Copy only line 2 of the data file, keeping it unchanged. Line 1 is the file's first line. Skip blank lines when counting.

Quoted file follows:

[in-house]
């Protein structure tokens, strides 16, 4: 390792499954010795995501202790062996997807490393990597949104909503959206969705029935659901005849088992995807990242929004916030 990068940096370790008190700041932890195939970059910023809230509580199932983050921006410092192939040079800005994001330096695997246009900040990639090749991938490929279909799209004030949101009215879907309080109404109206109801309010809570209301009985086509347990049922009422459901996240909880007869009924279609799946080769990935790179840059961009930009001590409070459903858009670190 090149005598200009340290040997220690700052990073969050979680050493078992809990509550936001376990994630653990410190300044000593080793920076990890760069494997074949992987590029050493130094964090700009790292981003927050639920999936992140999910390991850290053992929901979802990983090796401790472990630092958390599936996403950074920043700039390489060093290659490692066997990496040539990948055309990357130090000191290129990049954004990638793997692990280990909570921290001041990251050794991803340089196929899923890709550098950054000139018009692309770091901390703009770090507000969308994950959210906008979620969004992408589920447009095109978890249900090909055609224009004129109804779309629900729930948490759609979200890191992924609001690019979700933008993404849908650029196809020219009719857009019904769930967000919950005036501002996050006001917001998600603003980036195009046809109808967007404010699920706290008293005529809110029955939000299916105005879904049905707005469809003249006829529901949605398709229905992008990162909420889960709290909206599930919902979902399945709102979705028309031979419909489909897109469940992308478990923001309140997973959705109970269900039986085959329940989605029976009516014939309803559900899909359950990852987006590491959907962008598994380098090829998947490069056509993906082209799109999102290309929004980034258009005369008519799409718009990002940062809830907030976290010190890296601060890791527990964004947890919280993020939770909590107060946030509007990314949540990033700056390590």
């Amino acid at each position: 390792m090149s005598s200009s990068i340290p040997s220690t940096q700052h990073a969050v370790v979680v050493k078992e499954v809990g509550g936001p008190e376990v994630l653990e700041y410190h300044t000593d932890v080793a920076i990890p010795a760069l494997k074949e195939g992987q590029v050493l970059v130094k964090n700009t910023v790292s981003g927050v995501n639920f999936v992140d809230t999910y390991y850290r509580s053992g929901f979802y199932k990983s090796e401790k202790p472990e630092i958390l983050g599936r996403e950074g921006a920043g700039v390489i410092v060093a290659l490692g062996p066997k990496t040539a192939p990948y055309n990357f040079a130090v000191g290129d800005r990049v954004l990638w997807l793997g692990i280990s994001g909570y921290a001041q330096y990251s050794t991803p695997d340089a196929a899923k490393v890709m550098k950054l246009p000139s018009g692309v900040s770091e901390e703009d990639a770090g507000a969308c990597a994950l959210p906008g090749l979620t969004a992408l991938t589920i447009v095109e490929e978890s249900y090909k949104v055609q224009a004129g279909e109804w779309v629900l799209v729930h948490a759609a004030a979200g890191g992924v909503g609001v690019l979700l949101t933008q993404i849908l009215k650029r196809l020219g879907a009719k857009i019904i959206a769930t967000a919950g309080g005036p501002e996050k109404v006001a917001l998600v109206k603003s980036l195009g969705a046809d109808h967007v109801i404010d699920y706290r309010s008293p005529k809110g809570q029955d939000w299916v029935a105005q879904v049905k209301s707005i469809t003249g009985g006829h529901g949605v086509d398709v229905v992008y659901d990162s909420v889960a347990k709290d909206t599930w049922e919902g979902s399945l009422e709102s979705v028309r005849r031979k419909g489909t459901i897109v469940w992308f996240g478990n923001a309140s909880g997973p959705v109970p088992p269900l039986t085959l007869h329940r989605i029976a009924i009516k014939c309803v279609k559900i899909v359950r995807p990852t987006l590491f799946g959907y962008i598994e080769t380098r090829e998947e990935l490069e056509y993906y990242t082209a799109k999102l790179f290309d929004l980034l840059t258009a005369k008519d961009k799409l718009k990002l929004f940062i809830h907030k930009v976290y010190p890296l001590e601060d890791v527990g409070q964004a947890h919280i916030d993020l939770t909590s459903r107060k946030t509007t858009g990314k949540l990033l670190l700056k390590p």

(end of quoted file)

């Protein structure tokens, strides 16, 4: 390792499954010795995501202790062996997807490393990597949104909503959206969705029935659901005849088992995807990242929004916030 990068940096370790008190700041932890195939970059910023809230509580199932983050921006410092192939040079800005994001330096695997246009900040990639090749991938490929279909799209004030949101009215879907309080109404109206109801309010809570209301009985086509347990049922009422459901996240909880007869009924279609799946080769990935790179840059961009930009001590409070459903858009670190 090149005598200009340290040997220690700052990073969050979680050493078992809990509550936001376990994630653990410190300044000593080793920076990890760069494997074949992987590029050493130094964090700009790292981003927050639920999936992140999910390991850290053992929901979802990983090796401790472990630092958390599936996403950074920043700039390489060093290659490692066997990496040539990948055309990357130090000191290129990049954004990638793997692990280990909570921290001041990251050794991803340089196929899923890709550098950054000139018009692309770091901390703009770090507000969308994950959210906008979620969004992408589920447009095109978890249900090909055609224009004129109804779309629900729930948490759609979200890191992924609001690019979700933008993404849908650029196809020219009719857009019904769930967000919950005036501002996050006001917001998600603003980036195009046809109808967007404010699920706290008293005529809110029955939000299916105005879904049905707005469809003249006829529901949605398709229905992008990162909420889960709290909206599930919902979902399945709102979705028309031979419909489909897109469940992308478990923001309140997973959705109970269900039986085959329940989605029976009516014939309803559900899909359950990852987006590491959907962008598994380098090829998947490069056509993906082209799109999102290309929004980034258009005369008519799409718009990002940062809830907030976290010190890296601060890791527990964004947890919280993020939770909590107060946030509007990314949540990033700056390590």